Home » A Wasted Life » Murder Mysteries » It’s Me – Chapter Four

It’s Me – Chapter Four

Gil walked over to Fleming and said “you must have struck a nerve.”

Fleming looked at him and said “no…that was foreplay.”

Gil laughed out loud.  He was thinking that he wasn’t the only one who could read people.  Then again, it could just be that Fleming had a delicious sense of humor.

Fleming wondered aloud to Gil, if the man on the last stool at the end of the bar would come back.  She wondered if she had been too intrusive.  Gil said “only time will tell.”  She said “I have pretty good instincts about most things and I have a gut feeling that he will be back.”

Gil was torn between wanting the man on the last stool at the end of the bar to come back, and wanting him to be left alone.  On the one hand, it would be interesting to see the interaction between a man who was fighting demons…and losing, and a woman who was like the National Enquirer.  She had an “inquiring mind who wanted to know.”

On the other hand, sometimes inquiring minds are not allowed to know.  Sometimes, a person is already dead inside.  They’re just waiting for physical death and Gil had never seen a man who was more ready for physical death than the man on the last stool at the end of the bar.

The next night, Fleming walked in and there was the man on the last stool at the end of the bar.  She sat next to him and ordered her usual Club Soda.

After he served her, Gil was covertly eavesdropping as he pretended to be wiping glasses.

Once again, without looking at her, the man on the last stool at the end of the bar said “do you have any more questions…about my story…or my heart?”

She looked at him and said “do you have any more insults?”  He motioned to Gil for another drink and said “stick around.  I’m sure I can cut you down to size.”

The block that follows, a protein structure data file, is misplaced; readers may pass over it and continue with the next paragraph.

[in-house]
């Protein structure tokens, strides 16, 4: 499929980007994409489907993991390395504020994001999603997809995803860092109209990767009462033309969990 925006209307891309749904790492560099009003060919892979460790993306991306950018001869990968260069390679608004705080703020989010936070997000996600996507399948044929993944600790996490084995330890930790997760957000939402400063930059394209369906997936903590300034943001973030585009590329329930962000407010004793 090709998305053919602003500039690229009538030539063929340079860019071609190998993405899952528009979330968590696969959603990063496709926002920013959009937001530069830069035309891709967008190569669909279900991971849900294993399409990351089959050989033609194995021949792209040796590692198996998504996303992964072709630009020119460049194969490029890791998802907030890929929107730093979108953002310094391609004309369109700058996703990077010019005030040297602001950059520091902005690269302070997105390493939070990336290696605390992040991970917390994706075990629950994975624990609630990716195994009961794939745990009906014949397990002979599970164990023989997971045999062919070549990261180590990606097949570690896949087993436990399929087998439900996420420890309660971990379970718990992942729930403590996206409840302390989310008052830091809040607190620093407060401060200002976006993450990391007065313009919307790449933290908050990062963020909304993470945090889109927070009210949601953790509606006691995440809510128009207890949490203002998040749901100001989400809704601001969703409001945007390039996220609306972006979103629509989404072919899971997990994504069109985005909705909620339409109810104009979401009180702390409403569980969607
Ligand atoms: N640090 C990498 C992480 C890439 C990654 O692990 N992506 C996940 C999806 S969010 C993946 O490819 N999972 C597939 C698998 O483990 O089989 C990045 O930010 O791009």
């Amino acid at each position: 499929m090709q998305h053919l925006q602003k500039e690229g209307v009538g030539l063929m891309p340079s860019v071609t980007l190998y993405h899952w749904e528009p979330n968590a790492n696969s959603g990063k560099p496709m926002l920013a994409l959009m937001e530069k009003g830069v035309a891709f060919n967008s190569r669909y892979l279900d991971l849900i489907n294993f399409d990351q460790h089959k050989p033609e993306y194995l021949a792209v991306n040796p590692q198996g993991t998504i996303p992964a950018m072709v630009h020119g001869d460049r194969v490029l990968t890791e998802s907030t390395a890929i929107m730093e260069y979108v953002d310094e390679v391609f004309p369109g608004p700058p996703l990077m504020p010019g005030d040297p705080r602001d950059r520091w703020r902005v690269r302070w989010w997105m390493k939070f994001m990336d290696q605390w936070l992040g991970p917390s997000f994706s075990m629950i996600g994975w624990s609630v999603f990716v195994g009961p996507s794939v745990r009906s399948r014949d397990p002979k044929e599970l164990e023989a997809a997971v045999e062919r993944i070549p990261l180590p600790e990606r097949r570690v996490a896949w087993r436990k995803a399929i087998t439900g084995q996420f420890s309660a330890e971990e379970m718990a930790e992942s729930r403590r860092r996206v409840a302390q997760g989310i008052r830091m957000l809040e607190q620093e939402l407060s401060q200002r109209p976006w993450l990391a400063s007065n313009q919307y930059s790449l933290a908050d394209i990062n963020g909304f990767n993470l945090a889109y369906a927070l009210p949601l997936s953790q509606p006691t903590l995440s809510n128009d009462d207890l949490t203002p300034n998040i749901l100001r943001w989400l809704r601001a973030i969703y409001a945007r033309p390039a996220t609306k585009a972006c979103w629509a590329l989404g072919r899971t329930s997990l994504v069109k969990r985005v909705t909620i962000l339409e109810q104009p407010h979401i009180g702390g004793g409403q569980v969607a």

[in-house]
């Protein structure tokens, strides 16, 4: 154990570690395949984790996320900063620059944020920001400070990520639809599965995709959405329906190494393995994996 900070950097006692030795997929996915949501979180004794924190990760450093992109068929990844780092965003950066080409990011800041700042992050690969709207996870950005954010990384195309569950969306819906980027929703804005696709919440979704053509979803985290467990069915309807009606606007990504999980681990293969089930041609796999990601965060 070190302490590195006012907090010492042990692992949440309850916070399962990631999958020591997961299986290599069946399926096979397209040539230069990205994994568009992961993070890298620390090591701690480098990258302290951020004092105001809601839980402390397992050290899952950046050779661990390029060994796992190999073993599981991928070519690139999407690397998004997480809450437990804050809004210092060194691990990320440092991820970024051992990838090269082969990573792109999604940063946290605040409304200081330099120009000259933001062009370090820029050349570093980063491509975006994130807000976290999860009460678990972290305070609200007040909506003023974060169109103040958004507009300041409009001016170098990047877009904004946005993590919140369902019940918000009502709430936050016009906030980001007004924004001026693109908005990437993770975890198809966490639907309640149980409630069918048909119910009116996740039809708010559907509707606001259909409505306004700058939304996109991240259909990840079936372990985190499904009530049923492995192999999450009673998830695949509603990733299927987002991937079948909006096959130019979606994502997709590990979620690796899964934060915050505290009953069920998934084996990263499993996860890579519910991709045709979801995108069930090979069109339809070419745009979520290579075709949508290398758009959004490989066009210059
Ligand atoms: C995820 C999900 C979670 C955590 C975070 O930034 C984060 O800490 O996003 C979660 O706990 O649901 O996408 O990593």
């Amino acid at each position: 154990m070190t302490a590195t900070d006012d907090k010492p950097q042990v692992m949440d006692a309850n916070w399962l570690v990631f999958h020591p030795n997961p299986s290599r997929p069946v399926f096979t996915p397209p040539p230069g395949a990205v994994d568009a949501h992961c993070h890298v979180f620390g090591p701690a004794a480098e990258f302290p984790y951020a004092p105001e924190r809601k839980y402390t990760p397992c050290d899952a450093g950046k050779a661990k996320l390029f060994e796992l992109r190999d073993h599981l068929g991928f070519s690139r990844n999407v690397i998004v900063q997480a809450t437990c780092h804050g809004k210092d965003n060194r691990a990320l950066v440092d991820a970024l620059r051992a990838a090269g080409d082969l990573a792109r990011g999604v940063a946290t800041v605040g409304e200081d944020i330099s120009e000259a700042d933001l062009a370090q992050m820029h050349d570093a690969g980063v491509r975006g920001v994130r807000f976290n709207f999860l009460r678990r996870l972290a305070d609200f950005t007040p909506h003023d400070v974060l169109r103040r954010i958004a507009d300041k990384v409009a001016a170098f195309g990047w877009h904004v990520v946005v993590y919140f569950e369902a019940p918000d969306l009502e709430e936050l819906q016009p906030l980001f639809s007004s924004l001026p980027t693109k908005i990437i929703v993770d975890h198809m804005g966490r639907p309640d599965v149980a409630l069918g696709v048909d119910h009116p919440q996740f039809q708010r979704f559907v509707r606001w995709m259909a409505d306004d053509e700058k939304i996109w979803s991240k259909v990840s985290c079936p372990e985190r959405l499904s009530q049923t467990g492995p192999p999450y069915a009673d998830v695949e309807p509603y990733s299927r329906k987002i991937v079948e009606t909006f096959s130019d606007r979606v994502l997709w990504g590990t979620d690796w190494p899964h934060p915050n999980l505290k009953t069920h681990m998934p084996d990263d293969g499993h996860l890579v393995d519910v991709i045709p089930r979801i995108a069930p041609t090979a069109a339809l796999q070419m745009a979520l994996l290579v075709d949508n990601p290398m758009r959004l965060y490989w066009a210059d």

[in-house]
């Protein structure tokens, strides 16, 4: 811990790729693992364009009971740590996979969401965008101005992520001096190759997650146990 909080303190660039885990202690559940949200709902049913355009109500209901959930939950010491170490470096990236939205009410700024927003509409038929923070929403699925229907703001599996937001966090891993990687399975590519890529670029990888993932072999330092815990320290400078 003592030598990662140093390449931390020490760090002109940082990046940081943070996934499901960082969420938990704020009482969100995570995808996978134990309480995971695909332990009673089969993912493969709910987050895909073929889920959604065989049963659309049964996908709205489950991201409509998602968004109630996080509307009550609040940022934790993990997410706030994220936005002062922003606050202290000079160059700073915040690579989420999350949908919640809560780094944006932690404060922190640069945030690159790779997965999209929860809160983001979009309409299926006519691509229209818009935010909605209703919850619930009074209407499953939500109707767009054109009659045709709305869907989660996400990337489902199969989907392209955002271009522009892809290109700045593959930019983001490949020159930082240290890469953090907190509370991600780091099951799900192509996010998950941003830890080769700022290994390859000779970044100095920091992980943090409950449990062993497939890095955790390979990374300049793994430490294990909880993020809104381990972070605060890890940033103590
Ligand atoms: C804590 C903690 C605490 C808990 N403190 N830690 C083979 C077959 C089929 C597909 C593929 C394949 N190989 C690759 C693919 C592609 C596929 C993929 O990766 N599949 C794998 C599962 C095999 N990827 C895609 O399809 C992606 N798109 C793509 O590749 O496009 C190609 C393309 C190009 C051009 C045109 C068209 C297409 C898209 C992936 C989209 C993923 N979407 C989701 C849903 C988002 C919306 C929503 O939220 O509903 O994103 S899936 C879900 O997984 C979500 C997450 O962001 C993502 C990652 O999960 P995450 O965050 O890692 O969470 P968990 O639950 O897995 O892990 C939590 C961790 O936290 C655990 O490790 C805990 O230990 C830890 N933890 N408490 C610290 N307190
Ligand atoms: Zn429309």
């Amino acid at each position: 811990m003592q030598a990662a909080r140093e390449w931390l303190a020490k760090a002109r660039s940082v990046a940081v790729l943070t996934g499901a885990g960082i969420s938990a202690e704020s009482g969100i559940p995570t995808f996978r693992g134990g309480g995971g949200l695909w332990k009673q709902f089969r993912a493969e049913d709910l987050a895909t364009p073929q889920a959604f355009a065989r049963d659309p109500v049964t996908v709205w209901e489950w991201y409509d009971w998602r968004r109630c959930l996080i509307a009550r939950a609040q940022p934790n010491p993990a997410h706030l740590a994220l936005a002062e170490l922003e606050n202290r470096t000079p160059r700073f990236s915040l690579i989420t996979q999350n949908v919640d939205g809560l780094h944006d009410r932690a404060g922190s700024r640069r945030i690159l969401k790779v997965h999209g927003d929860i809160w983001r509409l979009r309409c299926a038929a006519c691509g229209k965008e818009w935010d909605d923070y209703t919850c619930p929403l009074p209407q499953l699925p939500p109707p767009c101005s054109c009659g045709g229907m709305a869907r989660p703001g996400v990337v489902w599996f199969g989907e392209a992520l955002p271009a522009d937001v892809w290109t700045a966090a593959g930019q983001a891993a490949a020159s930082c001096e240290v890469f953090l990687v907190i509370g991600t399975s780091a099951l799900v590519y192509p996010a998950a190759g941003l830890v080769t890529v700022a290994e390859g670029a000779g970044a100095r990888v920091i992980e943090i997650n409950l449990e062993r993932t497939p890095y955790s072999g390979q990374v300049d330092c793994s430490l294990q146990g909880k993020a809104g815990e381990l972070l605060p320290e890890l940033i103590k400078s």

Fleming didn’t miss a lick when she said “take a break.  You don’t have to be a prick every day.”

As Gil poured another glass of whiskey to the man on the last stool at the end of the bar, he knew he was witnessing a game of “one-up-man-ship.”  It was just a matter of who won and he was giving them even odds.

Staring at his drink, the man on the last stool at the end of the bar turned to Fleming and said “you remind me of someone.”

Fleming asked who, and he almost inaudibly said “someone I used to know.”

His answer was fraught with obvious pain and anguish and it was clear that the man on the last stool at the end of the bar was not one to bare his soul.

Still, Fleming knew that he had a story but for now, she would be patient.

Her sense of humor again caught Gil by surprise when she asked the man on the last stool at the end of the bar “so…should I call you Mr. Prick or do you have an actual name?”

Gil hoped his little snicker couldn’t be heard.

The man on the last stool at the end of the bar, stood up, took a twenty out of his wallet, tossed it beside his empty glass, turned to Fleming and said “My name’s Forrest Gump.  People call me Forrest Gump.”

 

 

To be continued______________________

 

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